|Posted by firstname.lastname@example.org on October 31, 2016 at 11:15 PM|
Low bone density is one of the important risk factors for osteoporosis. It alone does not predict whether you’ll have a future fracture, but it is one of the four or five high-ranking risk factors. Currently, bone density testing is considered the best way to determine if a person has osteoporosis, osteopenia (density lower than the expected norm, but less than the level used to determine osteoporosis), or normal bone density for their sex and age. Sequential bone density testing done over several years is one means to determine an individual’s overall bone health.
There are several different ways to assess the health of your bones. The most popular method is by looking at your bone density to see if it is adequate for your gender and age. Osteohealth NZ in Burnside uses a form of ultrasound technology to detect low bone density in women and men over 30 years of age.
Ultrasound is a simple technique using sound waves to estimate strength of bones of the heel. Ultrasound measurements are best seen as “screening tests” that reveal the possibility of low bone density and bone weakness. There is a good correlation between ultrasound measurements of the heel and density of the hip or spine.
Osteoporosis is a "silent" disease, meaning that there are no symptoms until a fracture occurs. And while it can be difficult to treat, it is almost 100% preventable.
The limitations of BMD testing
While the bone density measurement indirectly estimates the mineral content of bone at any given time, the tests of bone mineral density do not reveal what is currently happening within bone. For example, your ultrasound might say you have low bone density as compared with the standard young reference range, but this does not give a sense of whether you have had thin bones since youth, or whether something caused you to lose bone after reaching a peak bone mass. A single bone density measurement also cannot distinguish if you are currently losing bone and thus experiencing ongoing bone density reduction. Regular tests are therefore best used as a way of looking for ongoing changes in bone over time.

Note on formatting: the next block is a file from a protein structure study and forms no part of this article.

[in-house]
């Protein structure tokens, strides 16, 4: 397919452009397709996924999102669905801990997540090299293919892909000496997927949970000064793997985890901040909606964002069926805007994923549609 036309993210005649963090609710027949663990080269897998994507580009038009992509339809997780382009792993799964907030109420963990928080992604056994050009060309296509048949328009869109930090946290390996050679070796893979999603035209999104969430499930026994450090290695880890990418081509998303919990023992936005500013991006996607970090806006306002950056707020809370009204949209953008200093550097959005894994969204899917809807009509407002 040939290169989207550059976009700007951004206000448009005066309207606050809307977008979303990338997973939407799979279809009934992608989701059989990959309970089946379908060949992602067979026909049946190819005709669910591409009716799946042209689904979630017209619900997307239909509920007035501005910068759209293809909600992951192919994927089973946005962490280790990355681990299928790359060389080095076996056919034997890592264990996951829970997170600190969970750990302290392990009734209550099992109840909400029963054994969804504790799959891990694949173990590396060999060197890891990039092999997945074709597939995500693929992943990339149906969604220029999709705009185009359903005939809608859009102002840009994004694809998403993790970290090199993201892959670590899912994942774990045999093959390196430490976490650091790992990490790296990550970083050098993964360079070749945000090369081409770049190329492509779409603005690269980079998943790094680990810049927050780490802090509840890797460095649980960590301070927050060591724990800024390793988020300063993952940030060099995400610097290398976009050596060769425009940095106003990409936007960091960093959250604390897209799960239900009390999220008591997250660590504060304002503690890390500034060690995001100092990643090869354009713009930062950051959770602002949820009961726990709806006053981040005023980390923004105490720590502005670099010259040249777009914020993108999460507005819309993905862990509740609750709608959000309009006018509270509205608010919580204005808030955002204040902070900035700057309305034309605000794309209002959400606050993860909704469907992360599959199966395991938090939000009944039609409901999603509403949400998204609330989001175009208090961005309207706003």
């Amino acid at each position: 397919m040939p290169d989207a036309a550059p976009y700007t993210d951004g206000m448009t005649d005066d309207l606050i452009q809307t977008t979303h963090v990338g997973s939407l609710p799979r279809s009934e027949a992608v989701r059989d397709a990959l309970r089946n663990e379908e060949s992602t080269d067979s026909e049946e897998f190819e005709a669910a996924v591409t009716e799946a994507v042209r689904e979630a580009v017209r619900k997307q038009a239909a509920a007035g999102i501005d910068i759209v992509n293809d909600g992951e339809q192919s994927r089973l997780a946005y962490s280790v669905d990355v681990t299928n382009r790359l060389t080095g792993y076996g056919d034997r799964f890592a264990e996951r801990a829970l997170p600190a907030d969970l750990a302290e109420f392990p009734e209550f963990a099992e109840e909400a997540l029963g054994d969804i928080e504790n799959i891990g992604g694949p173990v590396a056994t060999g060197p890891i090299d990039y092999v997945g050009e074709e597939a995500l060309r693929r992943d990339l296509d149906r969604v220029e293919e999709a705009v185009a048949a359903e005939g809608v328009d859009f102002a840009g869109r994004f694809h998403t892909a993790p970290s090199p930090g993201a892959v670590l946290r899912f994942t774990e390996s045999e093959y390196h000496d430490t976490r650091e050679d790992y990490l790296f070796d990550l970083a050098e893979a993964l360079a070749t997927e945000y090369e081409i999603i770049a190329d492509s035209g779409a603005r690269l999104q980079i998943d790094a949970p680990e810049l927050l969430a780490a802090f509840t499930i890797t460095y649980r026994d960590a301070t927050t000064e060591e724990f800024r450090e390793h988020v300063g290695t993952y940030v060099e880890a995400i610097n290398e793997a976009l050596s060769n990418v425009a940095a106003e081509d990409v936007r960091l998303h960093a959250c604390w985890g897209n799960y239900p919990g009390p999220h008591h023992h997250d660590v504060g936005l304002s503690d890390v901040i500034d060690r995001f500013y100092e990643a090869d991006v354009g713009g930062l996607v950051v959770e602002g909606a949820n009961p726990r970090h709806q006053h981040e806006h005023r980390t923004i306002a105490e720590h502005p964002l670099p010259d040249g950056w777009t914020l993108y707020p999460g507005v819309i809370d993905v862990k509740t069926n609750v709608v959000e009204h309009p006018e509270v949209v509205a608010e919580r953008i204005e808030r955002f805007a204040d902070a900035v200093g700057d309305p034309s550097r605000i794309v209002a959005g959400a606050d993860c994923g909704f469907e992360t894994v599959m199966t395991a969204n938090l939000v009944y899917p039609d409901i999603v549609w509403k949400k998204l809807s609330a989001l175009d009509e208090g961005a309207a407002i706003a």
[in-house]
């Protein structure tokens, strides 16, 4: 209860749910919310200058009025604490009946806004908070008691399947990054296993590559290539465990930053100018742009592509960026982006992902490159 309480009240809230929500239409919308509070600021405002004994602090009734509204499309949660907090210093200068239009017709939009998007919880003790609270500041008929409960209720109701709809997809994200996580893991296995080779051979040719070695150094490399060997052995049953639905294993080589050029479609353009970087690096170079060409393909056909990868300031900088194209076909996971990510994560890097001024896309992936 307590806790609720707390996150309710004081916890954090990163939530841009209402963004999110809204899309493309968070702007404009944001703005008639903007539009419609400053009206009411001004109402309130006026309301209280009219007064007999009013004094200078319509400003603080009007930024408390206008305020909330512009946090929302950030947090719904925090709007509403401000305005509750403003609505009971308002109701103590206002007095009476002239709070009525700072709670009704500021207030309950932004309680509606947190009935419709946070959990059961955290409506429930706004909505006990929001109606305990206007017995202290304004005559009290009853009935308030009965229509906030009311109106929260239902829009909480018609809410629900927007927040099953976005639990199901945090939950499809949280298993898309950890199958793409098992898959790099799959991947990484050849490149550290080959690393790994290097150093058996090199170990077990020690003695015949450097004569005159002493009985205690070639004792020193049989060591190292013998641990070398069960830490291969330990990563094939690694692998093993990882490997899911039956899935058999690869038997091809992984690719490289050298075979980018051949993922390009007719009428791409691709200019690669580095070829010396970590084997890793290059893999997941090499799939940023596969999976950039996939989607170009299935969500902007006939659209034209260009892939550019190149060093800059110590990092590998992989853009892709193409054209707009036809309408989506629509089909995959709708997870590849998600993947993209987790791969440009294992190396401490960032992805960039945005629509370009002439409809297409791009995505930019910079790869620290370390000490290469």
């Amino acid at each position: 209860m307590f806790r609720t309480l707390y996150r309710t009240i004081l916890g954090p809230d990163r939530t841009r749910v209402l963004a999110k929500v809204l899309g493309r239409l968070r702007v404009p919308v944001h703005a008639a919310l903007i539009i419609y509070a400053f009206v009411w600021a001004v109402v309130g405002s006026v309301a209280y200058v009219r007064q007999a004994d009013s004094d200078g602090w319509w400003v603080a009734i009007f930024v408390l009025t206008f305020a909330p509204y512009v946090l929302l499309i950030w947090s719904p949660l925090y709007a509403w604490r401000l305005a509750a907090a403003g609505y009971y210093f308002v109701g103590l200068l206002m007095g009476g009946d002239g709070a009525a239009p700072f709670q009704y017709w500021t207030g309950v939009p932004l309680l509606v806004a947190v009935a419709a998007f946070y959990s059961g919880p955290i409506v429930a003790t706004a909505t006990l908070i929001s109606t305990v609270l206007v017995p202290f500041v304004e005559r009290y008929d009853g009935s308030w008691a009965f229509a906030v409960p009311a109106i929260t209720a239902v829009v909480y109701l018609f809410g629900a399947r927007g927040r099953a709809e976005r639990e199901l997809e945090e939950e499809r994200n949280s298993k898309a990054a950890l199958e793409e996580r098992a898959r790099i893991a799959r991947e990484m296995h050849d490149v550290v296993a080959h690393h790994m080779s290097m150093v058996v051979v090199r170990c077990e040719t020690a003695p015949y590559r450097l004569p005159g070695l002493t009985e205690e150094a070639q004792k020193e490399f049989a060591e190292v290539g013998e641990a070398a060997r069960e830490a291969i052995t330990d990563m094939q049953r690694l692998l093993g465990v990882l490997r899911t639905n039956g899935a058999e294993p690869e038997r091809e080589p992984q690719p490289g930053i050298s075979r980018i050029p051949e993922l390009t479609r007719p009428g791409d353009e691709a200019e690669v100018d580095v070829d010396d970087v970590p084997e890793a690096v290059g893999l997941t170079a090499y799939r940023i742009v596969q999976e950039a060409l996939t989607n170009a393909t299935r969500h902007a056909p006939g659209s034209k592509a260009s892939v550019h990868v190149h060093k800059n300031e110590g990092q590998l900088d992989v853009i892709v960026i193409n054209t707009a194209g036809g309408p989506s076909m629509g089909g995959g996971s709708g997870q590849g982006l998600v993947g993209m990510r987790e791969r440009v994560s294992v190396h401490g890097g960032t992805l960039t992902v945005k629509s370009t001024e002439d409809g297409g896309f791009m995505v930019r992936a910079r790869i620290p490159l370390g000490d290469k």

Also, it’s important to realize that body type matters: people who are naturally thinner will always have lower bone density than their heavier counterparts. This does not mean they will automatically develop osteoporosis or fracture, but it does mean that in conjunction with other risk factors, such as poor diet, smoking, and a worried or anxious outlook on life, such thin people may be at a disadvantage when it comes to fracture risk.
Steps you can take to optimise accuracy in BMD tests
Always schedule your BMD test for the same time of year. Bone density fluctuates with the seasons, as sunlight and vitamin D production decline in winter months.
Always have your BMD test done with the same organisation and on the same machine. This will limit variation because of differences in technology used and machine calibration.
At Osteohealth NZ, we look for trends over time in bone density, but don’t get overly concerned with small variations. Significant changes are rarely seen in less than two years, so we recommend people with below average bone density get a scan done every two years. And in line with the most recent European and Canadian research we suggest that scans are done every five years for most other people.